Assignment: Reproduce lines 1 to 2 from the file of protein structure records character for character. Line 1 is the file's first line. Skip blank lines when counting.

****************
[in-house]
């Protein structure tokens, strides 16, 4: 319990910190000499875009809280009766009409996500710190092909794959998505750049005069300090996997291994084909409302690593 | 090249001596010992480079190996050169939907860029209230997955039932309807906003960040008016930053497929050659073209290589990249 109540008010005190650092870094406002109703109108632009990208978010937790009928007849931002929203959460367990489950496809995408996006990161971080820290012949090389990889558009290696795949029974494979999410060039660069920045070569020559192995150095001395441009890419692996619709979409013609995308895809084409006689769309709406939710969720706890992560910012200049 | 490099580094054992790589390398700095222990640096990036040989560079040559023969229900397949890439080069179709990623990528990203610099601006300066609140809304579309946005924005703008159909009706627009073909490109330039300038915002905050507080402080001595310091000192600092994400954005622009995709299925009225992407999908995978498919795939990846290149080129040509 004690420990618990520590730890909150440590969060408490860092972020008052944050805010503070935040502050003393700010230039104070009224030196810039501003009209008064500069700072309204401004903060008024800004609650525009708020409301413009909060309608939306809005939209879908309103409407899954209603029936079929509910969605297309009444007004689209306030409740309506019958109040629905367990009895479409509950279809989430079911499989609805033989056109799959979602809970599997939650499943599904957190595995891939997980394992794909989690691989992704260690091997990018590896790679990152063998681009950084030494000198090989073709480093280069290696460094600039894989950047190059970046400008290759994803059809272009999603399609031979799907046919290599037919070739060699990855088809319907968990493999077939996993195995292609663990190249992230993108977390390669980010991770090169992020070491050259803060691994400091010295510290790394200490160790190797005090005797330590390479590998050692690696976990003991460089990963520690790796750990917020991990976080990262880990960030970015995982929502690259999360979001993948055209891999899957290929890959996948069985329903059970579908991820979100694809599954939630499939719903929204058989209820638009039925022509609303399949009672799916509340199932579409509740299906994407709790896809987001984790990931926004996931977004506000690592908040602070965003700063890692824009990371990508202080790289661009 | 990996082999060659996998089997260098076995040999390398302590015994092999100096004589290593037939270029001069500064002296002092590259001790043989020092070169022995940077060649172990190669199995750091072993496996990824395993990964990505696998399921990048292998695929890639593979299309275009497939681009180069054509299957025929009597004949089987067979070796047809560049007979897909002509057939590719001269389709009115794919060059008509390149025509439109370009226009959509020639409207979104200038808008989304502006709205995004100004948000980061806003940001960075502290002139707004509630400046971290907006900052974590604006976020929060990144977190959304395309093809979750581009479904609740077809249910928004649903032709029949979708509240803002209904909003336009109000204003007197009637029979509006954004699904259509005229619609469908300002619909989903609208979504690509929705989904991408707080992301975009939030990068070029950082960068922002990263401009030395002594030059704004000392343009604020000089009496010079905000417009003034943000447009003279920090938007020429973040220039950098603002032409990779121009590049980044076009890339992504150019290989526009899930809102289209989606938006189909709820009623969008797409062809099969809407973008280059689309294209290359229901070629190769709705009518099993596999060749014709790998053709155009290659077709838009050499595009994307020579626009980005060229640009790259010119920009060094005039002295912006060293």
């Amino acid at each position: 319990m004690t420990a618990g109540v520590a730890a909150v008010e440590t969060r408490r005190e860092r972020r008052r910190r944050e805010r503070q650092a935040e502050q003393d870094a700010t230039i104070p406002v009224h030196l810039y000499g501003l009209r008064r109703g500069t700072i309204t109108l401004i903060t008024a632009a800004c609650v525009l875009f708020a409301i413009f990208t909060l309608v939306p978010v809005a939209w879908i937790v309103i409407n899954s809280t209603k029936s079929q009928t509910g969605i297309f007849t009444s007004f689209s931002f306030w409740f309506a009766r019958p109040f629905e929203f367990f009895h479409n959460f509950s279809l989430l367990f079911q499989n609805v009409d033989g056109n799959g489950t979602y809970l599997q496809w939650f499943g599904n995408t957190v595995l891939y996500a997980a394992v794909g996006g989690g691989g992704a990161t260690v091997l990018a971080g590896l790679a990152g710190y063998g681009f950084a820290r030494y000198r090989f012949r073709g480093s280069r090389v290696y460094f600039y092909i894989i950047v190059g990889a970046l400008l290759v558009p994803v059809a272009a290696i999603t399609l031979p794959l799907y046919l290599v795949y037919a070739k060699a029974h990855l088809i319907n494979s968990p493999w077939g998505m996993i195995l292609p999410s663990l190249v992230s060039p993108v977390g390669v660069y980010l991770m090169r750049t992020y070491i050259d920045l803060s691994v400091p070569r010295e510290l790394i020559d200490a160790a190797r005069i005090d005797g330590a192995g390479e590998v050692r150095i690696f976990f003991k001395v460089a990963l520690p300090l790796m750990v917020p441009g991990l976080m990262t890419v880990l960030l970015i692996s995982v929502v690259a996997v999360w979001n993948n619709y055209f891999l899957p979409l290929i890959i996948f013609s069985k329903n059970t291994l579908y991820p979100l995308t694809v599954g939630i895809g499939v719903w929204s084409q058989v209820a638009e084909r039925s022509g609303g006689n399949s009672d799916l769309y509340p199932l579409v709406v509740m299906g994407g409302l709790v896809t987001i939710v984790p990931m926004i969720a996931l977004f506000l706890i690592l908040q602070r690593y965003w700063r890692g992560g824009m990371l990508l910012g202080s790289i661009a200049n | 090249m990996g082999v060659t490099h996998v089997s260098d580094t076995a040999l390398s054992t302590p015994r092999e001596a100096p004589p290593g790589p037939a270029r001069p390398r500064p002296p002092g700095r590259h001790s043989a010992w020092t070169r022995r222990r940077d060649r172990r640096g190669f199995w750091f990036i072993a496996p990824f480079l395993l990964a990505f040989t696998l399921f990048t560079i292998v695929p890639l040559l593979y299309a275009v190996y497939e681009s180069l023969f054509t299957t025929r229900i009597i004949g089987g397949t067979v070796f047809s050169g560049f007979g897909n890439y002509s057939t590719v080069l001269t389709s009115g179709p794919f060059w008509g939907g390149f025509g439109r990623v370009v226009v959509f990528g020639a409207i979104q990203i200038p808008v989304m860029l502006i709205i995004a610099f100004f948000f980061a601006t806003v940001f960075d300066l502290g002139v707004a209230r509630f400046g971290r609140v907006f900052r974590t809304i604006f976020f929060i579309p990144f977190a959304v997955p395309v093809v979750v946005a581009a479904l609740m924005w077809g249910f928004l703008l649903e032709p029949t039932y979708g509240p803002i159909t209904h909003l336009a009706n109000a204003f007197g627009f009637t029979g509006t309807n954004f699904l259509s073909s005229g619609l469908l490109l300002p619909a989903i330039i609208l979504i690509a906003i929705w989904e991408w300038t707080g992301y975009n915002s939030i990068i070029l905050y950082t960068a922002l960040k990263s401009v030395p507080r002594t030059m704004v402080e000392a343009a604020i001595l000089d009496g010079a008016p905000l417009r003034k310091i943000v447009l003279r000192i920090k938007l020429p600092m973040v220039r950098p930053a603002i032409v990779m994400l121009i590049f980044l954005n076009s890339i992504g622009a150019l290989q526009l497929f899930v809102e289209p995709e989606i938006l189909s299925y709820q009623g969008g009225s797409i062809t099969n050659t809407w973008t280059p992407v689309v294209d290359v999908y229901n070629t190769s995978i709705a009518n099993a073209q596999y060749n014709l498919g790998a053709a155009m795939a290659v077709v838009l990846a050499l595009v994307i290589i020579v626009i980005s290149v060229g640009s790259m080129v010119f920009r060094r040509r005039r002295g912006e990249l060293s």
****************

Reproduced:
[in-house]
């Protein structure tokens, strides 16, 4: 319990910190000499875009809280009766009409996500710190092909794959998505750049005069300090996997291994084909409302690593 | 090249001596010992480079190996050169939907860029209230997955039932309807906003960040008016930053497929050659073209290589990249 109540008010005190650092870094406002109703109108632009990208978010937790009928007849931002929203959460367990489950496809995408996006990161971080820290012949090389990889558009290696795949029974494979999410060039660069920045070569020559192995150095001395441009890419692996619709979409013609995308895809084409006689769309709406939710969720706890992560910012200049 | 490099580094054992790589390398700095222990640096990036040989560079040559023969229900397949890439080069179709990623990528990203610099601006300066609140809304579309946005924005703008159909009706627009073909490109330039300038915002905050507080402080001595310091000192600092994400954005622009995709299925009225992407999908995978498919795939990846290149080129040509 004690420990618990520590730890909150440590969060408490860092972020008052944050805010503070935040502050003393700010230039104070009224030196810039501003009209008064500069700072309204401004903060008024800004609650525009708020409301413009909060309608939306809005939209879908309103409407899954209603029936079929509910969605297309009444007004689209306030409740309506019958109040629905367990009895479409509950279809989430079911499989609805033989056109799959979602809970599997939650499943599904957190595995891939997980394992794909989690691989992704260690091997990018590896790679990152063998681009950084030494000198090989073709480093280069290696460094600039894989950047190059970046400008290759994803059809272009999603399609031979799907046919290599037919070739060699990855088809319907968990493999077939996993195995292609663990190249992230993108977390390669980010991770090169992020070491050259803060691994400091010295510290790394200490160790190797005090005797330590390479590998050692690696976990003991460089990963520690790796750990917020991990976080990262880990960030970015995982929502690259999360979001993948055209891999899957290929890959996948069985329903059970579908991820979100694809599954939630499939719903929204058989209820638009039925022509609303399949009672799916509340199932579409509740299906994407709790896809987001984790990931926004996931977004506000690592908040602070965003700063890692824009990371990508202080790289661009 | 990996082999060659996998089997260098076995040999390398302590015994092999100096004589290593037939270029001069500064002296002092590259001790043989020092070169022995940077060649172990190669199995750091072993496996990824395993990964990505696998399921990048292998695929890639593979299309275009497939681009180069054509299957025929009597004949089987067979070796047809560049007979897909002509057939590719001269389709009115794919060059008509390149025509439109370009226009959509020639409207979104200038808008989304502006709205995004100004948000980061806003940001960075502290002139707004509630400046971290907006900052974590604006976020929060990144977190959304395309093809979750581009479904609740077809249910928004649903032709029949979708509240803002209904909003336009109000204003007197009637029979509006954004699904259509005229619609469908300002619909989903609208979504690509929705989904991408707080992301975009939030990068070029950082960068922002990263401009030395002594030059704004000392343009604020000089009496010079905000417009003034943000447009003279920090938007020429973040220039950098603002032409990779121009590049980044076009890339992504150019290989526009899930809102289209989606938006189909709820009623969008797409062809099969809407973008280059689309294209290359229901070629190769709705009518099993596999060749014709790998053709155009290659077709838009050499595009994307020579626009980005060229640009790259010119920009060094005039002295912006060293």